"The focus on bilateral agreements is a reflection, in part, of setbacks for the U.S. in the Doha round of WTO negotiations--and the failure of the Free Trade Area of the Americas (FTAA), which was intended to extend NAFTA throughout the hemisphere.
Bogged down in Iraq, the U.S. has been unable to “deal” with its waning influence in the region in the usual manner--through military coups, covert interventions and the like.
South Korea has an unusually large agricultural workforce for an industrialized economy. Even with rice taken out of the agreement, hundreds of thousands of farmers could face ruin if forced to compete with U.S. exports, which benefit from a complex system of subsidies and supports.
The Colombian FTA may be the hardest sell of all. Two thousand Colombian trade unionists have been murdered since 1991, and more than 400 have been killed since President Álvaro Uribe took office. As the watchdog group Public Citizen puts it, Colombia is a “country where the murder of union members is their comparative advantage.”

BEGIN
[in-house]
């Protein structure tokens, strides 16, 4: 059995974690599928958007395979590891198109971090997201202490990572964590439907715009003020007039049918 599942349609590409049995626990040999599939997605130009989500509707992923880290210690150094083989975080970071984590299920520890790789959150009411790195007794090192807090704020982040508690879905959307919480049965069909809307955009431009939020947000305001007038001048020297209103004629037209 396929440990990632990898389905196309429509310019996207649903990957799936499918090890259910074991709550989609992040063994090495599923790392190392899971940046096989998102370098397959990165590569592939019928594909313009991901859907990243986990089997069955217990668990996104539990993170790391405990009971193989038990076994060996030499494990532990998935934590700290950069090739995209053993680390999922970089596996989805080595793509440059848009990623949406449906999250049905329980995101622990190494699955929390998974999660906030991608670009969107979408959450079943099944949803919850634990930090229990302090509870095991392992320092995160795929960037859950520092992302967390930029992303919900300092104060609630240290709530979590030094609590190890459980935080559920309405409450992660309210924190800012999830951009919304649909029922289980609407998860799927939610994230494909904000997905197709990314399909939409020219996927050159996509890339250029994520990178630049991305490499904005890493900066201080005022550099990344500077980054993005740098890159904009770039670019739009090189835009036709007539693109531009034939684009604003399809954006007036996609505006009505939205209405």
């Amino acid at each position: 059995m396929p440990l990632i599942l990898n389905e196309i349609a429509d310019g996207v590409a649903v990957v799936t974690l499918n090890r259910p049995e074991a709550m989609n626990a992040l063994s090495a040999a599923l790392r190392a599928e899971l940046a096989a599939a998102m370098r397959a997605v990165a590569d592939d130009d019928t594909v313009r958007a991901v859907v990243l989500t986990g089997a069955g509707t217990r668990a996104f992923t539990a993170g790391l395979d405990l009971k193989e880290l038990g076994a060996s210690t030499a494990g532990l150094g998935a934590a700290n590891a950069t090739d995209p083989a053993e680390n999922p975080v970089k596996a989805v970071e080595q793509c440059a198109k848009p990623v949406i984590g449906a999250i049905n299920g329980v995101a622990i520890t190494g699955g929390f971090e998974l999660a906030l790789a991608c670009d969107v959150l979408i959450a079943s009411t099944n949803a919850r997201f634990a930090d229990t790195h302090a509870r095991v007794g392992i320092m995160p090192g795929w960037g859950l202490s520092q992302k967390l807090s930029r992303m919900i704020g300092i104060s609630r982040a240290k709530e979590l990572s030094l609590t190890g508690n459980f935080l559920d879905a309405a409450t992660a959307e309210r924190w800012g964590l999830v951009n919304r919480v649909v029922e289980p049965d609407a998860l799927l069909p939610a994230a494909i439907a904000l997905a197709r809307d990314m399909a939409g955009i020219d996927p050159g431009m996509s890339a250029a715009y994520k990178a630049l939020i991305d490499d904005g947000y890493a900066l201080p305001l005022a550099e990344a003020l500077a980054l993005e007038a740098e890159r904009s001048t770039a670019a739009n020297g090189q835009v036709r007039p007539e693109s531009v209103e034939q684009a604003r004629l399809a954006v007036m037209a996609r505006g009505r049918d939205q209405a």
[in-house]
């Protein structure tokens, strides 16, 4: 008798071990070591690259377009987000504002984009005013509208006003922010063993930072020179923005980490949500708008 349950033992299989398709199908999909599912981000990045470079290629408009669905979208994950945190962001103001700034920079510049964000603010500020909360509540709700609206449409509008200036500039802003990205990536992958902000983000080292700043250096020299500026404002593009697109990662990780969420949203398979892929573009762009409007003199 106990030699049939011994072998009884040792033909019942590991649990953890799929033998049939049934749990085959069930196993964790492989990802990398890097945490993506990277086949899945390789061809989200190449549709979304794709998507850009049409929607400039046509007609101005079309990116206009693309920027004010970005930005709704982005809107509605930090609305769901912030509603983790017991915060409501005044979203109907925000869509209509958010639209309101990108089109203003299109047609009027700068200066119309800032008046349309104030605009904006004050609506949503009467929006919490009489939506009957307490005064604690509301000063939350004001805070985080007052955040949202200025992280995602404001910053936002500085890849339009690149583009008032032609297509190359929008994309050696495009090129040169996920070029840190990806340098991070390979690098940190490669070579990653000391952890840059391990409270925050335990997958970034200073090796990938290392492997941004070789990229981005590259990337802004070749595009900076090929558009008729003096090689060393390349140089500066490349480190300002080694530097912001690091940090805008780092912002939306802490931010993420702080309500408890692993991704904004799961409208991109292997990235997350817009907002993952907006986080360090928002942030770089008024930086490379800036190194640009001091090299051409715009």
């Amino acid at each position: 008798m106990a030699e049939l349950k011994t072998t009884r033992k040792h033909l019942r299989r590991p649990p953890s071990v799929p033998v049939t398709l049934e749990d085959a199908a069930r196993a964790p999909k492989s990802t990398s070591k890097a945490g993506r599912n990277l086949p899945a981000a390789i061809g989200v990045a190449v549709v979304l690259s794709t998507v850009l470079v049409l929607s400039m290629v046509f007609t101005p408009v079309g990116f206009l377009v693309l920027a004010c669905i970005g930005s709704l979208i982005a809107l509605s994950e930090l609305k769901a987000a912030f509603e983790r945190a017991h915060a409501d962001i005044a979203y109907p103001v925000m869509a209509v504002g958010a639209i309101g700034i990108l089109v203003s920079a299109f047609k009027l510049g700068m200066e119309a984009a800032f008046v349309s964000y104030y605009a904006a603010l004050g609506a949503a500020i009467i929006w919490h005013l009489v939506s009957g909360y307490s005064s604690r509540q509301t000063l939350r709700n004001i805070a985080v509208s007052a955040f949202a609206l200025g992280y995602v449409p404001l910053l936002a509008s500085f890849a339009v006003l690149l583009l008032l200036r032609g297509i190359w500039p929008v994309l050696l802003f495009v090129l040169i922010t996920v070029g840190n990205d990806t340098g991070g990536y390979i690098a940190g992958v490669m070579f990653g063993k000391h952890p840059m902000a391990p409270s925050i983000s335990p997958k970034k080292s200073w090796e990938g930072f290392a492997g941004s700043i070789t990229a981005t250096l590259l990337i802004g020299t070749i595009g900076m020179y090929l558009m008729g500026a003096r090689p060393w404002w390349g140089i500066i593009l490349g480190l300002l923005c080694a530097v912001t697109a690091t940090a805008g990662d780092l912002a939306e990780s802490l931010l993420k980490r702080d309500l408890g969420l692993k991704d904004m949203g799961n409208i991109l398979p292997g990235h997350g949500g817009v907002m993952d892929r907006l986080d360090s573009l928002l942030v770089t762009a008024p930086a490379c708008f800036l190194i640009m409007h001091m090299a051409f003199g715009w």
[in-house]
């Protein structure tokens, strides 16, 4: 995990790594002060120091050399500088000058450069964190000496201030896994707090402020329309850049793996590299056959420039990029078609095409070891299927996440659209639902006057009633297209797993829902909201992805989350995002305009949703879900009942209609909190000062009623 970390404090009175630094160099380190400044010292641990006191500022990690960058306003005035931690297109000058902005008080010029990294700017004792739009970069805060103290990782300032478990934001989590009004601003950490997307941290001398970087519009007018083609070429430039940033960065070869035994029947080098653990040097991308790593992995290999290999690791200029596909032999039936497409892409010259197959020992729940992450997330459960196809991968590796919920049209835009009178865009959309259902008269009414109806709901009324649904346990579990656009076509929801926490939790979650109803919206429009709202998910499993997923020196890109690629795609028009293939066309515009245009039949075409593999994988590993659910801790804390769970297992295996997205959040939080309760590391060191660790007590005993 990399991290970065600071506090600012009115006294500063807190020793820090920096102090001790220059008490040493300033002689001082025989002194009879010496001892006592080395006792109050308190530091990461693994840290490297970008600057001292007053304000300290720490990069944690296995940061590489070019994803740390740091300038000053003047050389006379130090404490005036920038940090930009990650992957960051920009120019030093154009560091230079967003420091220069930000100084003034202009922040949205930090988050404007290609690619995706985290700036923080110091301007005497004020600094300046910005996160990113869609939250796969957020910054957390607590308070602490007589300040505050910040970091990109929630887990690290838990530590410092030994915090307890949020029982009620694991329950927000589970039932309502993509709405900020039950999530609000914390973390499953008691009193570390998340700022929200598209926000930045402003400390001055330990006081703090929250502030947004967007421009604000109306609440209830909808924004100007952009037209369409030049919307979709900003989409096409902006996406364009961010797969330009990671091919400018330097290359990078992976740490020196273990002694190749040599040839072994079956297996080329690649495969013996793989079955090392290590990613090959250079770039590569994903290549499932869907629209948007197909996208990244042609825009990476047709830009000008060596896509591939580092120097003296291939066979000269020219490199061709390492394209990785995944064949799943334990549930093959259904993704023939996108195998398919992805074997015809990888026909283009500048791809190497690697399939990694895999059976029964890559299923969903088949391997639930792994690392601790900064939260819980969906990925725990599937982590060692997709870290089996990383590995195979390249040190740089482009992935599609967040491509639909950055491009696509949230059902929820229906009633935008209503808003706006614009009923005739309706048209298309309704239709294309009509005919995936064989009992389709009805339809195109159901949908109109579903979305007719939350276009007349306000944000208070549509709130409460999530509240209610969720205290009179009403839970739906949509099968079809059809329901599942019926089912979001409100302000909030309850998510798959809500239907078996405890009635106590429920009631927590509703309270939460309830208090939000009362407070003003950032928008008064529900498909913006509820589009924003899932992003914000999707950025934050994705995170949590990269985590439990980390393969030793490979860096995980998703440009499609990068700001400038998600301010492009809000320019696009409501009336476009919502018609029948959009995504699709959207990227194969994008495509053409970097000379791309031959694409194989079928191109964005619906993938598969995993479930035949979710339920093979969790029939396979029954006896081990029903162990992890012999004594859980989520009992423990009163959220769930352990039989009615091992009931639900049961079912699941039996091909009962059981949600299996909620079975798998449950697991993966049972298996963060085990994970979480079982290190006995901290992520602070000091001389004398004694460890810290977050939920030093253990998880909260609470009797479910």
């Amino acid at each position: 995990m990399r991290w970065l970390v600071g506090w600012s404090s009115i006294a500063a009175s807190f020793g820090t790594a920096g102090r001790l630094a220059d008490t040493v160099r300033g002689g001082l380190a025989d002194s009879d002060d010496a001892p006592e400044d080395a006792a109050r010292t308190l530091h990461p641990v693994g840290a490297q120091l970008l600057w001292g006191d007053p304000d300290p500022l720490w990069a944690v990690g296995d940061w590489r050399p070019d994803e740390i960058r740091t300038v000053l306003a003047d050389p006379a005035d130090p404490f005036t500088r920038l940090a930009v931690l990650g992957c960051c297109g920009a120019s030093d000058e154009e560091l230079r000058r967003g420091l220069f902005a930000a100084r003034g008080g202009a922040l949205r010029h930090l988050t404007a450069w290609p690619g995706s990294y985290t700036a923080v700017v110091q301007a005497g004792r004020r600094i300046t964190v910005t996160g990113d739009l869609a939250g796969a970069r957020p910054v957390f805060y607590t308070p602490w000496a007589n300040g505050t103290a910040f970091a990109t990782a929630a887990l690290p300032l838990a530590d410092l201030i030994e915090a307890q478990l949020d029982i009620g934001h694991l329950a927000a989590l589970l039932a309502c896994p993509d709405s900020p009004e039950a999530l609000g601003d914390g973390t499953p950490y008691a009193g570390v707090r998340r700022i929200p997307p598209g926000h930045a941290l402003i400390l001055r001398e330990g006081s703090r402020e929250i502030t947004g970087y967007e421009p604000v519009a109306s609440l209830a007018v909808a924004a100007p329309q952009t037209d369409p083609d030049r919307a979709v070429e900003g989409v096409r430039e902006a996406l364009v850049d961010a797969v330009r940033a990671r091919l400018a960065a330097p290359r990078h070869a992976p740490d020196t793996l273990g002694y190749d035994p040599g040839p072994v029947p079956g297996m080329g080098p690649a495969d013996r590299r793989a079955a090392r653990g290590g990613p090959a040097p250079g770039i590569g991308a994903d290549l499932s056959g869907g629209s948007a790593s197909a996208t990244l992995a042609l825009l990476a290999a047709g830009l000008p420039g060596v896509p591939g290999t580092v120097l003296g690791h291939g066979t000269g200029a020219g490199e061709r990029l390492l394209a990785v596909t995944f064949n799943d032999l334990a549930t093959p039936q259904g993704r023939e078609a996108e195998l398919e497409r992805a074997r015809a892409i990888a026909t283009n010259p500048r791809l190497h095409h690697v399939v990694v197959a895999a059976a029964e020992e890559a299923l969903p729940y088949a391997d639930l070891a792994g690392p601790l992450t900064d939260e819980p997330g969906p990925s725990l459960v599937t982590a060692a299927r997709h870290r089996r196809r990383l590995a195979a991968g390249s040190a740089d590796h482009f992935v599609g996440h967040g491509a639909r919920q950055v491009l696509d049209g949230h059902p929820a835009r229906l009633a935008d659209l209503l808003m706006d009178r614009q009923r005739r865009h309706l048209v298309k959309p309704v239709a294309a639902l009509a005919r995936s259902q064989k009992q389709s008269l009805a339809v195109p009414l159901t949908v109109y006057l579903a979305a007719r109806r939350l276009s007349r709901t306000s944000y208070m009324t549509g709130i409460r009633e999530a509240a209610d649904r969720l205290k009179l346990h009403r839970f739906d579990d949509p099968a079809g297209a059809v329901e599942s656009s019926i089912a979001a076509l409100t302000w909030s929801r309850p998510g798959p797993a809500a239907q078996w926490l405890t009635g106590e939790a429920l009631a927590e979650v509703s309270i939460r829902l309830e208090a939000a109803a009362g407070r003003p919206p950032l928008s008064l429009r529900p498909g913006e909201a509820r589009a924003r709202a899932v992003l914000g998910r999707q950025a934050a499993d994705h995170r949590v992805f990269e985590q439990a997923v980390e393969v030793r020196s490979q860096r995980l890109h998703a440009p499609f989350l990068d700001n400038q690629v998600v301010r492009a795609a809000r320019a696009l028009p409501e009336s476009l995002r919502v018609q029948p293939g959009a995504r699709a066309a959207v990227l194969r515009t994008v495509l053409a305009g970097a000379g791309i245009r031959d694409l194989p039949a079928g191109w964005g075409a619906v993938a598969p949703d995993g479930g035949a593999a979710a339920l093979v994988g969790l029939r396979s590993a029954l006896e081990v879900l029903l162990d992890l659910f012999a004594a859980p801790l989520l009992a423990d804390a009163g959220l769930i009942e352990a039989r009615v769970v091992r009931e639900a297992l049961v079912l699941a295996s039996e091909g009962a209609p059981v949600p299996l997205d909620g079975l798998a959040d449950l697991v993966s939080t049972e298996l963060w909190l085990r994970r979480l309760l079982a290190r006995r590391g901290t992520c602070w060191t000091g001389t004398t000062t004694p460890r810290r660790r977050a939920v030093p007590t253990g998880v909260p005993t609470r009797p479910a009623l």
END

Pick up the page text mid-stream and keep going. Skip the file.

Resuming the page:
Even if the Colombia and South Korea deals go down to defeat, there will be more agreements coming down the pike. To defeat neoliberal “free trade,” labor and the left need to translate the growing mass opinion against these deals into grassroots struggle--and to build solidarity with those struggling against the U.S. empire abroad, whether in its military or economic forms."
Just in case you were wondering why the Sanioura government and Nobel contender Haddadamus are so keen on signing FTAs (Free Trade Agreement) with the US.